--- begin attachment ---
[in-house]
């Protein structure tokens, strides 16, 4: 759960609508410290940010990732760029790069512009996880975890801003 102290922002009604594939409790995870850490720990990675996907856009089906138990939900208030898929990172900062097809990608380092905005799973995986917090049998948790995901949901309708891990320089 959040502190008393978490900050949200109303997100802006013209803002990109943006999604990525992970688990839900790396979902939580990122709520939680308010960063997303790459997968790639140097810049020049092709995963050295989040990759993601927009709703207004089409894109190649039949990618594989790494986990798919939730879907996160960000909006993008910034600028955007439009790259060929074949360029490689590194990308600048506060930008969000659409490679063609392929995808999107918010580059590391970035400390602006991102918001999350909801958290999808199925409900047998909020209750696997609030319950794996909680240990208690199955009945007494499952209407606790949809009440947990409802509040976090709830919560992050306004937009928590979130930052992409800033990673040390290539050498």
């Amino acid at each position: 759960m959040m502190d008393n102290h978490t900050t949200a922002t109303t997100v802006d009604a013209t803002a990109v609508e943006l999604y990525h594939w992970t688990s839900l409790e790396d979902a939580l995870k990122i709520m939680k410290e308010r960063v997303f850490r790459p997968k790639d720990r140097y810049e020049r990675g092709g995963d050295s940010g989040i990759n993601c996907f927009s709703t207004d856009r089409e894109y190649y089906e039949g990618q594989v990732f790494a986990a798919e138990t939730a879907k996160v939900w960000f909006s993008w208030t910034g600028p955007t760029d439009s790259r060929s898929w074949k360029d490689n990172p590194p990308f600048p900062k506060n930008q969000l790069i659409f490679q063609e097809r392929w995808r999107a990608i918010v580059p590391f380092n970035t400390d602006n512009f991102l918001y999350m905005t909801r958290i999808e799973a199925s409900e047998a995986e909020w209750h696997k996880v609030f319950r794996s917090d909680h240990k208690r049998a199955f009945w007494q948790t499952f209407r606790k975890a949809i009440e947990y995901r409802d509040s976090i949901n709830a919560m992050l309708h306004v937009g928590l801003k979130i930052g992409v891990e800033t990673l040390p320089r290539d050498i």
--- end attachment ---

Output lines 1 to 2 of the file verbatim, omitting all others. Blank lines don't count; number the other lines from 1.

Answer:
[in-house]
């Protein structure tokens, strides 16, 4: 759960609508410290940010990732760029790069512009996880975890801003 102290922002009604594939409790995870850490720990990675996907856009089906138990939900208030898929990172900062097809990608380092905005799973995986917090049998948790995901949901309708891990320089 959040502190008393978490900050949200109303997100802006013209803002990109943006999604990525992970688990839900790396979902939580990122709520939680308010960063997303790459997968790639140097810049020049092709995963050295989040990759993601927009709703207004089409894109190649039949990618594989790494986990798919939730879907996160960000909006993008910034600028955007439009790259060929074949360029490689590194990308600048506060930008969000659409490679063609392929995808999107918010580059590391970035400390602006991102918001999350909801958290999808199925409900047998909020209750696997609030319950794996909680240990208690199955009945007494499952209407606790949809009440947990409802509040976090709830919560992050306004937009928590979130930052992409800033990673040390290539050498």